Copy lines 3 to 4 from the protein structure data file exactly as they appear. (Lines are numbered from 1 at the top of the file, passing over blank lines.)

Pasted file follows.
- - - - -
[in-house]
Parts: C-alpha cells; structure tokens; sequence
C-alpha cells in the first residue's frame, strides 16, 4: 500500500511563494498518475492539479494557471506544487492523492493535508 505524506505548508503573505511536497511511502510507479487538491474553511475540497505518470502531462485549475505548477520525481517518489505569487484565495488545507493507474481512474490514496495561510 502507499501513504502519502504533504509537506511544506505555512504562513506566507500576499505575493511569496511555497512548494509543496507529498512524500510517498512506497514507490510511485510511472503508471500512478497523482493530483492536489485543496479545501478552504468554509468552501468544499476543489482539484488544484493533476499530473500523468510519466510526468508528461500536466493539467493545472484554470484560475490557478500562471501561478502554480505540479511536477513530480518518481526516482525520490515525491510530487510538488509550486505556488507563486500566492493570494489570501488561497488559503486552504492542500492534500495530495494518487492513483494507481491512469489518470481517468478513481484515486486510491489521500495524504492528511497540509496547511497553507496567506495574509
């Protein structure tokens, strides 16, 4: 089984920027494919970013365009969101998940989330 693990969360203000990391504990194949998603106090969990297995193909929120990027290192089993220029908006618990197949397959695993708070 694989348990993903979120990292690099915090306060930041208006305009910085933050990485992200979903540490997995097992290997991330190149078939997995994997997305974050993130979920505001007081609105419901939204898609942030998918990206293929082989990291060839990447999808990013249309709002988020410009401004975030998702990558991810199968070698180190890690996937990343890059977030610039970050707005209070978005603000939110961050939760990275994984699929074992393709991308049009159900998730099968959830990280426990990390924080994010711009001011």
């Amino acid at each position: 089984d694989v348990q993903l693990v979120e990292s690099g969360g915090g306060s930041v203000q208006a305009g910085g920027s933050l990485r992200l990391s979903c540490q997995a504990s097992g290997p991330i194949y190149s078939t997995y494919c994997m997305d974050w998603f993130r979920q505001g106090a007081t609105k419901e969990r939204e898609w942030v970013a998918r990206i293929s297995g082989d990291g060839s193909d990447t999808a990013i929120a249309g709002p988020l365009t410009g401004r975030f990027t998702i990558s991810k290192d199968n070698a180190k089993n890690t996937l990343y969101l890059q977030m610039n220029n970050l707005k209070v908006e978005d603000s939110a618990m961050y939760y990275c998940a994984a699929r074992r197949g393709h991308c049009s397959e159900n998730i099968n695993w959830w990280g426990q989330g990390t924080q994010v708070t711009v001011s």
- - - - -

C-alpha cells in the first residue's frame, strides 16, 4: 500500500511563494498518475492539479494557471506544487492523492493535508 505524506505548508503573505511536497511511502510507479487538491474553511475540497505518470502531462485549475505548477520525481517518489505569487484565495488545507493507474481512474490514496495561510 502507499501513504502519502504533504509537506511544506505555512504562513506566507500576499505575493511569496511555497512548494509543496507529498512524500510517498512506497514507490510511485510511472503508471500512478497523482493530483492536489485543496479545501478552504468554509468552501468544499476543489482539484488544484493533476499530473500523468510519466510526468508528461500536466493539467493545472484554470484560475490557478500562471501561478502554480505540479511536477513530480518518481526516482525520490515525491510530487510538488509550486505556488507563486500566492493570494489570501488561497488559503486552504492542500492534500495530495494518487492513483494507481491512469489518470481517468478513481484515486486510491489521500495524504492528511497540509496547511497553507496567506495574509
């Protein structure tokens, strides 16, 4: 089984920027494919970013365009969101998940989330 693990969360203000990391504990194949998603106090969990297995193909929120990027290192089993220029908006618990197949397959695993708070 694989348990993903979120990292690099915090306060930041208006305009910085933050990485992200979903540490997995097992290997991330190149078939997995994997997305974050993130979920505001007081609105419901939204898609942030998918990206293929082989990291060839990447999808990013249309709002988020410009401004975030998702990558991810199968070698180190890690996937990343890059977030610039970050707005209070978005603000939110961050939760990275994984699929074992393709991308049009159900998730099968959830990280426990990390924080994010711009001011």